Tuesday, November 19, 2013


While listening to a discussion about happiness the other day on The Talk the man said something that made me think.  In regards to them discussing what makes people happy and making a list of those things he sort of wondered if his happy list might fall short of his unhappy list.

Which got me pondering happiness.

Psychologist Ed Diener, author of Happiness: Unlocking the Mysteries of Psychological Wealth, describes what psychologists call “subjective well-being” as a combination of life satisfaction and having more positive emotions than negative emotions. 

Yet Martin Seligman, one of the leading researchers in positive psychology and author of Authentic Happiness, describes happiness as having three parts: pleasure, engagement, and meaning. Pleasure is the “feel good” part of happiness. Engagement refers to living a “good life” of work, family, friends, and hobbies. Meaning refers to using our strengths to contribute to a larger purpose. Seligman says that all three are important, but that of the three, engagement and meaning make the most difference to living a happy life.

And so it brings up many questions about happiness. But what do we really know about happiness? Can we study it? Are we born with it? Can we make ourselves happier? Who’s happy and who’s not, and why? What makes us happy? Are we all born with different levels of emotions?  Do we have set points for emotions?

In Psychologist Sonja Lyubomirsky book The How of Happiness: A Scientific Approach to Getting the Life You Want, she reports that 50% of our happiness is set by our genes, 10% by life circumstances beyond our control, and 40% by our own actions. Researchers believe we have a “set point,” or baseline, of happiness that is partly determined by genetics. When something good happens to us, we’ll be happier for a while, but then adapt to our new situation and return to our set point.

Chasing and achieving wealth, fame, and good looks may actually make us less happy. The researchers found that young adults who valued intrinsic goals, such as personal growth, close relationships, and community involvement, were more satisfied with their lives than those who had extrinsic goals, such as wealth and “achieving the look I’ve been after.”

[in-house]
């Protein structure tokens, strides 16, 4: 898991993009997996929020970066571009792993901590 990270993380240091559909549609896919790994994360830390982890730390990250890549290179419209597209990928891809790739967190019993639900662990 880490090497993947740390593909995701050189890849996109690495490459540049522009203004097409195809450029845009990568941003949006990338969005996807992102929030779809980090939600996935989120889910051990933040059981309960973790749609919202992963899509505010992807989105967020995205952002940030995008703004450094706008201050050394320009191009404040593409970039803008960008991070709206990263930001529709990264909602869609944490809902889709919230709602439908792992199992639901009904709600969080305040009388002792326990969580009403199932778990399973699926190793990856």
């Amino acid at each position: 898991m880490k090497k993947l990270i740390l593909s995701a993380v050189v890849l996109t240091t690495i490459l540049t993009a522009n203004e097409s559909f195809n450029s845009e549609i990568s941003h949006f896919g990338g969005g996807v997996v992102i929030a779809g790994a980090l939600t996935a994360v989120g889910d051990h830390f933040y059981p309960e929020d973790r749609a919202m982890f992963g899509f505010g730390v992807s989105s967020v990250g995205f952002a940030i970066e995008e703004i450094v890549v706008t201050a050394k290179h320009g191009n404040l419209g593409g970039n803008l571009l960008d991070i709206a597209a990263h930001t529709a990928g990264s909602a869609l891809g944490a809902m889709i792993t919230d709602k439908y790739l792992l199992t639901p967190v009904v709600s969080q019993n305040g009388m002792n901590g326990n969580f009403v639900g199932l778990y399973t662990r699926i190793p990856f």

But they are also learning how positive emotions actually cause us to be happier. They have even demonstrated that positive emotions undo some of the physical effects of stress.

As social scientists gather more and more data about happiness and well-being, we can see who tends to be happier.  Here are some interesting statistics regarding happiness that have surfaced. But I'm sure there are plenty more waiting to be uncovered as well.
  • People with strong ties to families and friends are consistently happier than those without social ties.
  • Some personality traits tend to go along with happiness. People who are optimistic, have high self-esteem, and are extroverted are more likely to describe themselves as happy.
  • Married people are happier, though scientists aren’t sure whether this is because of the marriage or because happy people are more likely to get married. It doesn’t seem to matter whether the couples are parents or not.
  • People who grew up with parents who divorced or in a home with a high level of conflict are less happy than people who grew up in homes with intact marriages.
  • In the United States, Republicans are happier than Democrats. Worldwide, conservatives are happier than liberals.
  • People who attend worship services regularly are happier than those who don’t.
  • The middle-aged and seniors are happier than the young; and this does not seem to be generational, as this is consistent across time in longitudinal studies. Younger people tend to have higher levels of negative emotions such as anxiety and anger.
  • People with enough money to make ends meet are happier than people who are poor, but beyond that more money doesn’t make much difference.
  • While men and women report similar levels of happiness in most studies, men now are somewhat more likely to be happy than women. This is a switch in recent decades; women used to be happier than men. 
Happiness is a fascinating subject, one that will continue to be studied.  But just think if you were to make a list of what makes you happy and what makes you unhappy....which list would be longer?  To find out make those lists now. After those are made make a list of what you could do to make yourself happier?

For a long time it seemed to me that life was about to begin...real life.
But there was always some obstacle in the way, something to be gotten through fiirst,
some unfinished business, time still to be served, a debt to be paid.
At last it dawned on me that these obstacles were my life.
This perspective has helped me to see there is no way to happiness.
Happiness is the way.
So treasure every moment you have and remember that time waits for no one.
Happiness is a journey, not a destination! ~Souza

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